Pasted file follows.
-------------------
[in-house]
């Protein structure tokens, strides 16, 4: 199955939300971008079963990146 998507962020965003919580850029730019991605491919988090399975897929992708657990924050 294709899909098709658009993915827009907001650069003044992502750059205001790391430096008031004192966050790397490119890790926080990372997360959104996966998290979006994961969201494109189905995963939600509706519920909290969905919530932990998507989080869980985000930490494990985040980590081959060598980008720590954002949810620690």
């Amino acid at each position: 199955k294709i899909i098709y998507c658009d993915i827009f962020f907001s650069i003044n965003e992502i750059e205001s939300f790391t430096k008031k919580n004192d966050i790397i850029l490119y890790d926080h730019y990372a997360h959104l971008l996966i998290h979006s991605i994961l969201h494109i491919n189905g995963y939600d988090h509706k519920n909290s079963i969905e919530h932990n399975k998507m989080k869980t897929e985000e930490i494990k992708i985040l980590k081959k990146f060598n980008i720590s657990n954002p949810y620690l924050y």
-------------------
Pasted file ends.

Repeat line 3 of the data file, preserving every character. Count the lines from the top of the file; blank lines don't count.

């Amino acid at each position: 199955k294709i899909i098709y998507c658009d993915i827009f962020f907001s650069i003044n965003e992502i750059e205001s939300f790391t430096k008031k919580n004192d966050i790397i850029l490119y890790d926080h730019y990372a997360h959104l971008l996966i998290h979006s991605i994961l969201h494109i491919n189905g995963y939600d988090h509706k519920n909290s079963i969905e919530h932990n399975k998507m989080k869980t897929e985000e930490i494990k992708i985040l980590k081959k990146f060598n980008i720590s657990n954002p949810y620690l924050y």